The Mentor: Meeting of the Understories
Posted on August 21, 2015
In our story to this point, our hero client has lost access to a normal safe life and fallen into darkness through the pain and suffering of trauma. Confronted with both internal, or understory, and external, or overstory, challenges, the hero eventually falls into an abyss of spiritual and emotional death. It is in the depth of darkness that the hero meets the mentor, or “counselor of the mind.” In Campbell’s monomyth, this meeting is the catalyst for transformation, leading to great strength and the ability to return to normal life. In this post, I want to examine the historic role of the mentor, healer, or helper, and why this person is the bridge between spiritual/emotional death and transformation/post-traumatic growth.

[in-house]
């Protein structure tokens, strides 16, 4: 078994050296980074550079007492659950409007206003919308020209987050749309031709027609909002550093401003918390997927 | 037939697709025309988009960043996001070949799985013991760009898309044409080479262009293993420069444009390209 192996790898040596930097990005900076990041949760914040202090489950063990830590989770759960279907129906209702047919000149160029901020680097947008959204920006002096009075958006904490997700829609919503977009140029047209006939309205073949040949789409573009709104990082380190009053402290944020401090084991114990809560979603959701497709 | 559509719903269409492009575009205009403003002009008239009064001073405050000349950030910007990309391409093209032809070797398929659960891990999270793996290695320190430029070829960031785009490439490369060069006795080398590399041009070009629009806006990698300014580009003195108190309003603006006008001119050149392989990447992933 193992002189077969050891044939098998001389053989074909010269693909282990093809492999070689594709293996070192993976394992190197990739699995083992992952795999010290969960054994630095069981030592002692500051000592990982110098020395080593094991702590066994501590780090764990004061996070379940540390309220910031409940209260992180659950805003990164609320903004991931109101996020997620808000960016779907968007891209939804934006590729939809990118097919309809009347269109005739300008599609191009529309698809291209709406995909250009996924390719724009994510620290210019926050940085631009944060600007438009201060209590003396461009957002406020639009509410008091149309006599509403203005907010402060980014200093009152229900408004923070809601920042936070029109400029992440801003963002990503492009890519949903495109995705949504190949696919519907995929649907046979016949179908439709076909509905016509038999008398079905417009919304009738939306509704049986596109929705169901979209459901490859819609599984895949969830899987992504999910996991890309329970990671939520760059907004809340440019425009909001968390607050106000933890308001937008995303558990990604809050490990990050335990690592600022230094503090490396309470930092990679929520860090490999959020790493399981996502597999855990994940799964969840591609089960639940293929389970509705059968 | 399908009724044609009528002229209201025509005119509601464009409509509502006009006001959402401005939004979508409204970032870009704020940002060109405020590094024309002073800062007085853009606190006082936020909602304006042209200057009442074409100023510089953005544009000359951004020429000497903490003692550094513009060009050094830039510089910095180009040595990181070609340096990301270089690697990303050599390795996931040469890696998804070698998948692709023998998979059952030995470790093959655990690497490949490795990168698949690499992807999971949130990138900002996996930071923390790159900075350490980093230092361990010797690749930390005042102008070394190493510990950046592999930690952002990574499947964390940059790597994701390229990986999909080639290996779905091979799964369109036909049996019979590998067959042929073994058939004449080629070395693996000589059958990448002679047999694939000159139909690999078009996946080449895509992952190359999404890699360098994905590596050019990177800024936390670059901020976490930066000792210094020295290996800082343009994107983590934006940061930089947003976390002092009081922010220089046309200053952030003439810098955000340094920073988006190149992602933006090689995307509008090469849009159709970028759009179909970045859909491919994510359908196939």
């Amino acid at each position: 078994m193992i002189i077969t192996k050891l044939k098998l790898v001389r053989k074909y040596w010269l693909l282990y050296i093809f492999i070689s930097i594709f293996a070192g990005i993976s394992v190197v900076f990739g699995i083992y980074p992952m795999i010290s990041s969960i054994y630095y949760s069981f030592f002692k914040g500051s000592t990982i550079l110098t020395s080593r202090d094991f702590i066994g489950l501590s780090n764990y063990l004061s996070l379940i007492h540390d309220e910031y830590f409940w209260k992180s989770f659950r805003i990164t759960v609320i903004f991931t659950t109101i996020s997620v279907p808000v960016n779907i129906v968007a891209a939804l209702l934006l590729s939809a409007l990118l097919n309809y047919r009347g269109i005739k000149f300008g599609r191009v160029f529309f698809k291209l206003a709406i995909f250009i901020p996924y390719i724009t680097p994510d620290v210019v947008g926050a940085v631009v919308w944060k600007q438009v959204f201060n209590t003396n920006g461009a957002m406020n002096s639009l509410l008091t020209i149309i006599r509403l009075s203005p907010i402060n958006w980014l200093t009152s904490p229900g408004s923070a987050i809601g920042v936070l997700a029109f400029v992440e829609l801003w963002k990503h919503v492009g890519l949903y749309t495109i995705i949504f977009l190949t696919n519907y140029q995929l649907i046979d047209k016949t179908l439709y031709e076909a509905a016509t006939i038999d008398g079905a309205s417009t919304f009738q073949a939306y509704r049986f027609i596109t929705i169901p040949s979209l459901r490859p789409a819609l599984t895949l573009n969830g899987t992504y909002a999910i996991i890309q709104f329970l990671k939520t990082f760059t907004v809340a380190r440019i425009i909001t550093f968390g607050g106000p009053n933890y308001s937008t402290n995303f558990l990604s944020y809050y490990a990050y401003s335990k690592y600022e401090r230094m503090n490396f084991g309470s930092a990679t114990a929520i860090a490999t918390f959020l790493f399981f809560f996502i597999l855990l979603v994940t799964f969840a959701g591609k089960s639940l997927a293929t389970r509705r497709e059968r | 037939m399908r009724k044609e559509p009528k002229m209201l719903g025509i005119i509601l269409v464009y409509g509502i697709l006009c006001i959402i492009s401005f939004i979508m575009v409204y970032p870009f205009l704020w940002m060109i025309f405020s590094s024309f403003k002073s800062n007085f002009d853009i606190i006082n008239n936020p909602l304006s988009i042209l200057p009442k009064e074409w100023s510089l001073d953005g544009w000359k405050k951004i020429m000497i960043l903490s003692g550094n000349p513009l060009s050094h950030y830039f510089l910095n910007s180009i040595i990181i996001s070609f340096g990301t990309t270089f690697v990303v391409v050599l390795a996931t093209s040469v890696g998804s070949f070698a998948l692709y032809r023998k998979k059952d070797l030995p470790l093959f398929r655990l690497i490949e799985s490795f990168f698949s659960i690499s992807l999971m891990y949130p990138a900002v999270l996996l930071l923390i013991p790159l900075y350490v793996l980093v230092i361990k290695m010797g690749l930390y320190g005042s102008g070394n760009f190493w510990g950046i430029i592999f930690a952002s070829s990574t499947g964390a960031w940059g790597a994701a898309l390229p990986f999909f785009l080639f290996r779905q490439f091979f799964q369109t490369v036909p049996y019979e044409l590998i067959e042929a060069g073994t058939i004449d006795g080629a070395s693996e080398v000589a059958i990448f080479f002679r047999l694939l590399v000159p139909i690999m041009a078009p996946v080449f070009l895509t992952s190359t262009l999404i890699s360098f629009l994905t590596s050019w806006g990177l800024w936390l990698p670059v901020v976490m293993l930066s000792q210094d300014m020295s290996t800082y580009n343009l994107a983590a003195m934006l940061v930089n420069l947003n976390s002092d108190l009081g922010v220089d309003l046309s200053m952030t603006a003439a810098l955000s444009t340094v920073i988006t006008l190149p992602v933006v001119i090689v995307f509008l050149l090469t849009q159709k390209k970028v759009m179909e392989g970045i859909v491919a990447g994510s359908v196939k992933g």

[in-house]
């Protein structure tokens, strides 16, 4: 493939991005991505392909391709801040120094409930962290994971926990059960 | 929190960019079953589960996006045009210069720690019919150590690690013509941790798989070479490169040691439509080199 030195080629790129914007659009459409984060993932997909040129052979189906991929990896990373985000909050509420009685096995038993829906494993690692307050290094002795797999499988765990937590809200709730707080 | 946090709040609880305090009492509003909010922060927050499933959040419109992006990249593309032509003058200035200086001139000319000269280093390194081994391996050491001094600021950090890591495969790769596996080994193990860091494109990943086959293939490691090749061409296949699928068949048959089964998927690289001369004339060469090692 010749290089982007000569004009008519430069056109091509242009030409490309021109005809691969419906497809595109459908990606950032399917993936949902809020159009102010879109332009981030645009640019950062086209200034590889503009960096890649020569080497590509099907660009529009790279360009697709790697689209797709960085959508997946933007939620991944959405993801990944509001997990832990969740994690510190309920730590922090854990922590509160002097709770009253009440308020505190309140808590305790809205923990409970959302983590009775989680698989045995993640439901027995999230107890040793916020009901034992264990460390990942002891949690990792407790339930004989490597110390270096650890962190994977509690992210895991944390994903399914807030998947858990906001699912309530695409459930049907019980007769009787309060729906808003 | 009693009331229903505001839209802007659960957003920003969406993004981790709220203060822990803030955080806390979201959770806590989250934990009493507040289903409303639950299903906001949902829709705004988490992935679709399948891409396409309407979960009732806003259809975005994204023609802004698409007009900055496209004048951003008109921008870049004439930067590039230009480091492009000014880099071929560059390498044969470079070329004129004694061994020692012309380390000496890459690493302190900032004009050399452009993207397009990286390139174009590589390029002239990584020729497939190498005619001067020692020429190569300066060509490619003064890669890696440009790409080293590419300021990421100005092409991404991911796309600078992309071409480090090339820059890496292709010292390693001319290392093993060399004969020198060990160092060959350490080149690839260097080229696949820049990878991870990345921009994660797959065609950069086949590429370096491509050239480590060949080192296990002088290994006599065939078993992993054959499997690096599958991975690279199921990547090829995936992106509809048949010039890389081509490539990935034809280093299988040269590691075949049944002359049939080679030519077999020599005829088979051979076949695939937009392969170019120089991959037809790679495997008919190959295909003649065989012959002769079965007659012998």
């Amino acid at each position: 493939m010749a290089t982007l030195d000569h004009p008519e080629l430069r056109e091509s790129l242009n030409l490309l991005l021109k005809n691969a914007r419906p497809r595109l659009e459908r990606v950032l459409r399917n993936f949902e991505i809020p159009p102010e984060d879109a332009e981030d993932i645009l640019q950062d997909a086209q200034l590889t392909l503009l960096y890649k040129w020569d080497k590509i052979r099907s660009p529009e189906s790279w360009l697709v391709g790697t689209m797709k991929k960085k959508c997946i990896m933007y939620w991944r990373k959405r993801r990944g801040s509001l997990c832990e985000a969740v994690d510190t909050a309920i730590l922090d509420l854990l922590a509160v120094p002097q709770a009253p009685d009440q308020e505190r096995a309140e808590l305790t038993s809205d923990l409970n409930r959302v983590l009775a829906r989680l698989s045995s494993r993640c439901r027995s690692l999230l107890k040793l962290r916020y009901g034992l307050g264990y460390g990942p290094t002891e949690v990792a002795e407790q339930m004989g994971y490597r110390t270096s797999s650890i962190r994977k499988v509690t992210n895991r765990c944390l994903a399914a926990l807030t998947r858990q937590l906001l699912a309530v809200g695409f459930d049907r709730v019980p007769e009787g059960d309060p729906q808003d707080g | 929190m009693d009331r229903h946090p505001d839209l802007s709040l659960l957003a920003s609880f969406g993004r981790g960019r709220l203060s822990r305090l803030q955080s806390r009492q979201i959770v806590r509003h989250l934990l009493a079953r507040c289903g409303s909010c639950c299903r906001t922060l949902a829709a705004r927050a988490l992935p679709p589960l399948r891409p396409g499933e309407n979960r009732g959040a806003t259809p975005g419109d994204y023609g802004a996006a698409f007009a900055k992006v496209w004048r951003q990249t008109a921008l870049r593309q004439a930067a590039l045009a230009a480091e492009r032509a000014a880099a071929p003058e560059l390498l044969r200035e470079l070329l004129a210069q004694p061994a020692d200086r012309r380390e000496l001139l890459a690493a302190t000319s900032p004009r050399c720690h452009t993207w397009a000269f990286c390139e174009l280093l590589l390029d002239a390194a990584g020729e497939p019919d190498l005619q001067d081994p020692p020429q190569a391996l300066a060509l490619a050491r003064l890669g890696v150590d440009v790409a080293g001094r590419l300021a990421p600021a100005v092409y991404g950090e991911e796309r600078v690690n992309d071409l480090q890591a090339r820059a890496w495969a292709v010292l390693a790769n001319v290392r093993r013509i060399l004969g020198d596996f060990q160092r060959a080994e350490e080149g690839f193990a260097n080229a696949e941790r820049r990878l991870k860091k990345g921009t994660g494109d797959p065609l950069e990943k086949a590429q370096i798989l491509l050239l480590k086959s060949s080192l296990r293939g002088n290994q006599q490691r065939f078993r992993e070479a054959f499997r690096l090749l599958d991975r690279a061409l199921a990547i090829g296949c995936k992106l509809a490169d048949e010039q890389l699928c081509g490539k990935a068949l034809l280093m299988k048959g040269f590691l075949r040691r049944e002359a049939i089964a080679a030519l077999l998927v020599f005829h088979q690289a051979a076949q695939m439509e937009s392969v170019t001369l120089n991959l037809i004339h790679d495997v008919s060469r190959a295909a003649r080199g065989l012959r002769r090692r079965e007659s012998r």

To understand the power of the mentor, it helps to see the meeting of hero and mentor as a meeting of understories or, as we discussed in a previous post, a meeting of souls/minds both impacted by their own journeys and experiences. In our modern society, the role of healer has been so professionalized that it is sometimes difficult to connect back to the vast and rich human experience and role of the historic mentor, much less connect to those common in all mythologies. I came across this work from one of my favorite artists, Alex Gray, that visually represents the mentor’s historical role.